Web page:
Seal of the Grand Lodge of Kansas

Adopted when the Grand Lodge was formed in 1856.

Nineteenth Century Americans strongly believed in progress and community improvement through voluntary associations. The Bogus Legislature included such groups in their plan for Kansas Territory:

Tecumseh Lyceum and Library Association [House Journal 166]
One historian wrote that "the library was almost the first yearning of the Kansas immigrant." [Blackmar, History, Vol. 1, 846] The Tecumseh Lyceum followed the pattern of such organizations, with members lending books to one another.
Wyandotte Lyceum [Council Journal, 103]
The "Wyandot Lyceum and Library Association" was incorporated by Wyandotte tribal leader William Walker and twelve others as a center of culture. Their objectives were the "mutual improvement of its members in oral discussion and literature, and the establishment of a permanent library." [McGuinn, KCKS Public School System]
Historical and Philosophical Society of Kansas [House Journal, 308]
A predecessor to the Kansas State Historical Society, this was the first incorporated society in Kansas. Its purpose was:

"The collection and preservation of a library, mineralogical and geological specimens, historical matter relating to the history of the territory, Indian curiosities and antiquities, and other matters connected with and calculated to illustrate and perpetuate the history and settlement of Kansas."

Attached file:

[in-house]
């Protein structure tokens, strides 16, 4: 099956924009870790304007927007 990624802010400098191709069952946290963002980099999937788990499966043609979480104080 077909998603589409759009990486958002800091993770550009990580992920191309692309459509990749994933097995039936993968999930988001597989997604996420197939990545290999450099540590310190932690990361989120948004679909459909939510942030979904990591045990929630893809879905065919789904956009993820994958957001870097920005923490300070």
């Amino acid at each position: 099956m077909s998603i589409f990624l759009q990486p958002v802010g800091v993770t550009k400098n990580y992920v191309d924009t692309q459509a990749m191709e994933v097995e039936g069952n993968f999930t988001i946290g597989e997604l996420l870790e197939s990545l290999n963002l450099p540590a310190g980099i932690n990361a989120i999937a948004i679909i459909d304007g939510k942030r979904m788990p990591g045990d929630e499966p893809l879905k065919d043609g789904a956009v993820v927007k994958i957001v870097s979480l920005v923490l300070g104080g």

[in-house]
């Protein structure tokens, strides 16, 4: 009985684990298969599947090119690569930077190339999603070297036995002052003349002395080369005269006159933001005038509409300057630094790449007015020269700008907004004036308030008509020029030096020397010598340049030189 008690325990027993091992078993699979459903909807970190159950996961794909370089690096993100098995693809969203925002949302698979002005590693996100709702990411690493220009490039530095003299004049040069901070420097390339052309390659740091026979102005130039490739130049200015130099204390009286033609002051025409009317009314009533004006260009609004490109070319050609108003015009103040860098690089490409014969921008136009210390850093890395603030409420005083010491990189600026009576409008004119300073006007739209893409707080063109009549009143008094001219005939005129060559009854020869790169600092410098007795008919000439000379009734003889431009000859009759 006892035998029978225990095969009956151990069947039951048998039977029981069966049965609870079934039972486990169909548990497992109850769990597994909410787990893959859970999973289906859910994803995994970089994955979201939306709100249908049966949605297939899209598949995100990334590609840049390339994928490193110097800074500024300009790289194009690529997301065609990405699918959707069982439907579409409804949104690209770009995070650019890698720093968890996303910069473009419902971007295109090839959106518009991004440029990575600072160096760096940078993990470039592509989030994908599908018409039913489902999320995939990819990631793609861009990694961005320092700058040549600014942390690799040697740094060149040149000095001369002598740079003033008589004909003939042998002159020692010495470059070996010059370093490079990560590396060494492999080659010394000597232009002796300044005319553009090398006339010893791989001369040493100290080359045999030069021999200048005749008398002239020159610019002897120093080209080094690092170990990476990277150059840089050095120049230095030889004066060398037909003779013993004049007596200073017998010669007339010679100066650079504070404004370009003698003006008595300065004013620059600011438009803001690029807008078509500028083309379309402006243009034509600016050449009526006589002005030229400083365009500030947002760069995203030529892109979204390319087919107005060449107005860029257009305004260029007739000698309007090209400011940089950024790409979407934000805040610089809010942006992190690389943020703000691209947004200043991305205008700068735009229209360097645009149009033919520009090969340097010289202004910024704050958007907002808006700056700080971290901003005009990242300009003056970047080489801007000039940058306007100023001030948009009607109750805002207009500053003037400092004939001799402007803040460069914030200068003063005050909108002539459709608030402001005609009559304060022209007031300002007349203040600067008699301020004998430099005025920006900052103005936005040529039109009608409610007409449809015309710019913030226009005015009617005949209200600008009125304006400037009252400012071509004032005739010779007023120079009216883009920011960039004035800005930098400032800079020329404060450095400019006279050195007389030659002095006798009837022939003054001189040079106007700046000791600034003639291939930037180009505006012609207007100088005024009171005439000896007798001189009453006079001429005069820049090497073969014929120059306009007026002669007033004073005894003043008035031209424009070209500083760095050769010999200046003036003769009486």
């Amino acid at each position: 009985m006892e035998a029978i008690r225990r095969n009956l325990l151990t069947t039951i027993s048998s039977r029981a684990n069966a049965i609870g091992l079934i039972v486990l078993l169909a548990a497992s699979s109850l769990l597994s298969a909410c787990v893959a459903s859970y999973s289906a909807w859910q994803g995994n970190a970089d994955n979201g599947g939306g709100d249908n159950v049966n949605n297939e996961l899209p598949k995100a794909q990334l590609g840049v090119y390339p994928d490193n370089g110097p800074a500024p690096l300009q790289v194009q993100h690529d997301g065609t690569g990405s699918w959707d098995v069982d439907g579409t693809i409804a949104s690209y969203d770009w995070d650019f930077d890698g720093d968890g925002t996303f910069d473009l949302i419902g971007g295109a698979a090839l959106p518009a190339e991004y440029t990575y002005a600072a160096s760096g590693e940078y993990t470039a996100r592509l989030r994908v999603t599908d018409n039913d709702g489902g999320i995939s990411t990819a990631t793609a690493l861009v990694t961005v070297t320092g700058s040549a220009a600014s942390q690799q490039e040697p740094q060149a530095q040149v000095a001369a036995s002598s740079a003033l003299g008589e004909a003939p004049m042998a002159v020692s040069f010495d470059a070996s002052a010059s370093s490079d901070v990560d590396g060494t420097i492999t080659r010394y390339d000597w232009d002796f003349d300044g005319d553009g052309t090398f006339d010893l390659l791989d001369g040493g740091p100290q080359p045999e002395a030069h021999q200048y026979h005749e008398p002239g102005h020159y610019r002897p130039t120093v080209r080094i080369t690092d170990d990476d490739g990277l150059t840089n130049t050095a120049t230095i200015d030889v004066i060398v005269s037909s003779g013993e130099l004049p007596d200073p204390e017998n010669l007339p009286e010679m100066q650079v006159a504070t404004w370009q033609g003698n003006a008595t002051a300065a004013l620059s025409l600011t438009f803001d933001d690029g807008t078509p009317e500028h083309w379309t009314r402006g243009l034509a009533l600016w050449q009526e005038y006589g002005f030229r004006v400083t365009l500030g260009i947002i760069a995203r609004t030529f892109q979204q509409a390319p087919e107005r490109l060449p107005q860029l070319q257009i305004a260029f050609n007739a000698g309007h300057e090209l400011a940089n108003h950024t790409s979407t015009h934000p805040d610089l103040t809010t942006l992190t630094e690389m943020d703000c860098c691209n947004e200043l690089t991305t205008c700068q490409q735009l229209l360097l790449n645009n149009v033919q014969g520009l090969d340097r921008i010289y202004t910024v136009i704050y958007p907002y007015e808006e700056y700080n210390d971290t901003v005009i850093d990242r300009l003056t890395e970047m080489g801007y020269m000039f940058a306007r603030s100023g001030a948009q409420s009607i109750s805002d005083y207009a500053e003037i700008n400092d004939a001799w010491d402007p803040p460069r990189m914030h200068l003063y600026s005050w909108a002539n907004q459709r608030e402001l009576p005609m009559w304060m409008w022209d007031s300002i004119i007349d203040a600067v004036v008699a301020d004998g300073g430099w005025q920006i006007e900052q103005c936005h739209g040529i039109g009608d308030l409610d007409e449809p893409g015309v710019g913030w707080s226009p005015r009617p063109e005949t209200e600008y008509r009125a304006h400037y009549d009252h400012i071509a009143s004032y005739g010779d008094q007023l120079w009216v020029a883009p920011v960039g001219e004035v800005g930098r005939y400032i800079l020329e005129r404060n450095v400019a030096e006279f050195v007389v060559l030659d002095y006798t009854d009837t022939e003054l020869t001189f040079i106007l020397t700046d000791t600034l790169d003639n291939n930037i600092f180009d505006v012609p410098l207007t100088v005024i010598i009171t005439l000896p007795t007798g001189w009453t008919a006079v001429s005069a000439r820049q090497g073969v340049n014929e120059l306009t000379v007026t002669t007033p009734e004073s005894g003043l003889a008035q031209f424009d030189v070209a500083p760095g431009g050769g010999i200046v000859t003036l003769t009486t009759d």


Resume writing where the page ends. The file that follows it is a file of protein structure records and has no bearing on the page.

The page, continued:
The incorporators were to organize within a year, but the time was later extended. Legislators D.A.N. Grover, John Donaldson, David Lykins and Thomas Johnson were joined by other pro-slavery men as incorporators with William Walker as chairman. [Blackmar, History, Vol. 1, 846]

Leavenworth Improvement Association [Council Journal, 209]
A bill to incorporate this group was introduced by legislator and Leavenworth newspaper editor Lucien Eastin, and referred to the Council committee on corporations and county organizations. But apparently, no further action was taken.
Leavenworth Lodge Ancient Free & Accepted Masons [House Journal, 77]
Many territory leaders on both the free-state and pro- slavery sides were masons. By April 1855 three predominantly pro-slavery Kansas lodges were already operating under Missouri dispensation: Leavenworth Lodge, Smithfield Lodge in Doniphan County and Grove Lodge at Wyandotte. In that month, all three applied for Missouri charters. The records of Smithfield Lodge were in good order and a charter was issued to the lodge whose members included legislator W. P. Richardson, its treasurer. Irregularities in the Grove records were quickly corrected and Master William Walker accepted a charter for the lodge. Noted irregularities in the Leavenworth lodge were also corrected and a charter was issued to legislator R.R. Rees, Master and legislator Archibald Payne, Senior Warden. Legislator Lucien Eastin was also a member. [Graybill, Kansas Masonry, 5]

The bill to charter the Leavenworth Lodge as a Kansas institution was introduced by Archibald Payne, and was the first step toward organizing the Grand Lodge of Kansas, formed by the three formally Missouri chartered lodges on March 17, 1856. Four more lodges were added in July 1856, in Kickapoo, Washington, Atchison and Lawrence. By 1910, there were 390 chartered lodges in Kansas. [Blackmar, History, Vol.1, 687]

Charles Clark